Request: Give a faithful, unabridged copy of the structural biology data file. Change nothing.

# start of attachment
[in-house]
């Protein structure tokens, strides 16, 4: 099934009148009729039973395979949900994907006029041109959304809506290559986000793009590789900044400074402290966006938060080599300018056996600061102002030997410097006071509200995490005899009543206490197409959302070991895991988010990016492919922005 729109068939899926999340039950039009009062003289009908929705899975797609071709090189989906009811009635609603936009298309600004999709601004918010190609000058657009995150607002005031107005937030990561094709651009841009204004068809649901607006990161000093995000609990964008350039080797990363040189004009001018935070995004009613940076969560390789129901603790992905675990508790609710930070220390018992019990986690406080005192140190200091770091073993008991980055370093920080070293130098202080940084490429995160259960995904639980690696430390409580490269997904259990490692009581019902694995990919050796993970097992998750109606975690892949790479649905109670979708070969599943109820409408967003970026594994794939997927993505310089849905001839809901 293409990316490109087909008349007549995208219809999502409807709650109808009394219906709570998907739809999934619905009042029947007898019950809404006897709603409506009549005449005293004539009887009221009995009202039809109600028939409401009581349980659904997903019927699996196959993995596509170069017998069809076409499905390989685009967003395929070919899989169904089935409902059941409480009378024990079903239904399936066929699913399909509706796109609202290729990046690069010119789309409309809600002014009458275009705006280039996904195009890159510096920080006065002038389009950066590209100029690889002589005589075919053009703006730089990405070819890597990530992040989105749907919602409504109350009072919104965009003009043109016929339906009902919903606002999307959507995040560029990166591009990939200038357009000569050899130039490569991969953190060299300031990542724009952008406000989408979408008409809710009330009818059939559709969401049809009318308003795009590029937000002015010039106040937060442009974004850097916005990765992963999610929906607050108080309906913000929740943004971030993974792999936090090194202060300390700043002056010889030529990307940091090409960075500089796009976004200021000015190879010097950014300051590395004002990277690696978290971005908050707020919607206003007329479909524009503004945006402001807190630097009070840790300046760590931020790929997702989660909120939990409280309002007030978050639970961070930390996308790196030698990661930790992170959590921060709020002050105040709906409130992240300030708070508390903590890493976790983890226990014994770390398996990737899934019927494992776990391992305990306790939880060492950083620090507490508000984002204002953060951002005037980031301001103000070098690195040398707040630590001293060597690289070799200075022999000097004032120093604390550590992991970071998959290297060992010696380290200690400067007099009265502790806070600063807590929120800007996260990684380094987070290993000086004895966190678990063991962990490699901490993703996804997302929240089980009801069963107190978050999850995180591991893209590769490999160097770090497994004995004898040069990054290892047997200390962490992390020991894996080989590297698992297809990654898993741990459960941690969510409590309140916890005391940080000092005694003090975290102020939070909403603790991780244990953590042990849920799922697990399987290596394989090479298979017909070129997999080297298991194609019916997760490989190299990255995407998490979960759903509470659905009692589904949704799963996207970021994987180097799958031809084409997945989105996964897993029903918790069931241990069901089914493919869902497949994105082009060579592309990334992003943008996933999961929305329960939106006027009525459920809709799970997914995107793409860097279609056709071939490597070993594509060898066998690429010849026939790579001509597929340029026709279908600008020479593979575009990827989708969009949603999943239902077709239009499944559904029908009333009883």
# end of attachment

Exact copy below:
[in-house]
């Protein structure tokens, strides 16, 4: 099934009148009729039973395979949900994907006029041109959304809506290559986000793009590789900044400074402290966006938060080599300018056996600061102002030997410097006071509200995490005899009543206490197409959302070991895991988010990016492919922005 729109068939899926999340039950039009009062003289009908929705899975797609071709090189989906009811009635609603936009298309600004999709601004918010190609000058657009995150607002005031107005937030990561094709651009841009204004068809649901607006990161000093995000609990964008350039080797990363040189004009001018935070995004009613940076969560390789129901603790992905675990508790609710930070220390018992019990986690406080005192140190200091770091073993008991980055370093920080070293130098202080940084490429995160259960995904639980690696430390409580490269997904259990490692009581019902694995990919050796993970097992998750109606975690892949790479649905109670979708070969599943109820409408967003970026594994794939997927993505310089849905001839809901 293409990316490109087909008349007549995208219809999502409807709650109808009394219906709570998907739809999934619905009042029947007898019950809404006897709603409506009549005449005293004539009887009221009995009202039809109600028939409401009581349980659904997903019927699996196959993995596509170069017998069809076409499905390989685009967003395929070919899989169904089935409902059941409480009378024990079903239904399936066929699913399909509706796109609202290729990046690069010119789309409309809600002014009458275009705006280039996904195009890159510096920080006065002038389009950066590209100029690889002589005589075919053009703006730089990405070819890597990530992040989105749907919602409504109350009072919104965009003009043109016929339906009902919903606002999307959507995040560029990166591009990939200038357009000569050899130039490569991969953190060299300031990542724009952008406000989408979408008409809710009330009818059939559709969401049809009318308003795009590029937000002015010039106040937060442009974004850097916005990765992963999610929906607050108080309906913000929740943004971030993974792999936090090194202060300390700043002056010889030529990307940091090409960075500089796009976004200021000015190879010097950014300051590395004002990277690696978290971005908050707020919607206003007329479909524009503004945006402001807190630097009070840790300046760590931020790929997702989660909120939990409280309002007030978050639970961070930390996308790196030698990661930790992170959590921060709020002050105040709906409130992240300030708070508390903590890493976790983890226990014994770390398996990737899934019927494992776990391992305990306790939880060492950083620090507490508000984002204002953060951002005037980031301001103000070098690195040398707040630590001293060597690289070799200075022999000097004032120093604390550590992991970071998959290297060992010696380290200690400067007099009265502790806070600063807590929120800007996260990684380094987070290993000086004895966190678990063991962990490699901490993703996804997302929240089980009801069963107190978050999850995180591991893209590769490999160097770090497994004995004898040069990054290892047997200390962490992390020991894996080989590297698992297809990654898993741990459960941690969510409590309140916890005391940080000092005694003090975290102020939070909403603790991780244990953590042990849920799922697990399987290596394989090479298979017909070129997999080297298991194609019916997760490989190299990255995407998490979960759903509470659905009692589904949704799963996207970021994987180097799958031809084409997945989105996964897993029903918790069931241990069901089914493919869902497949994105082009060579592309990334992003943008996933999961929305329960939106006027009525459920809709799970997914995107793409860097279609056709071939490597070993594509060898066998690429010849026939790579001509597929340029026709279908600008020479593979575009990827989708969009949603999943239902077709239009499944559904029908009333009883």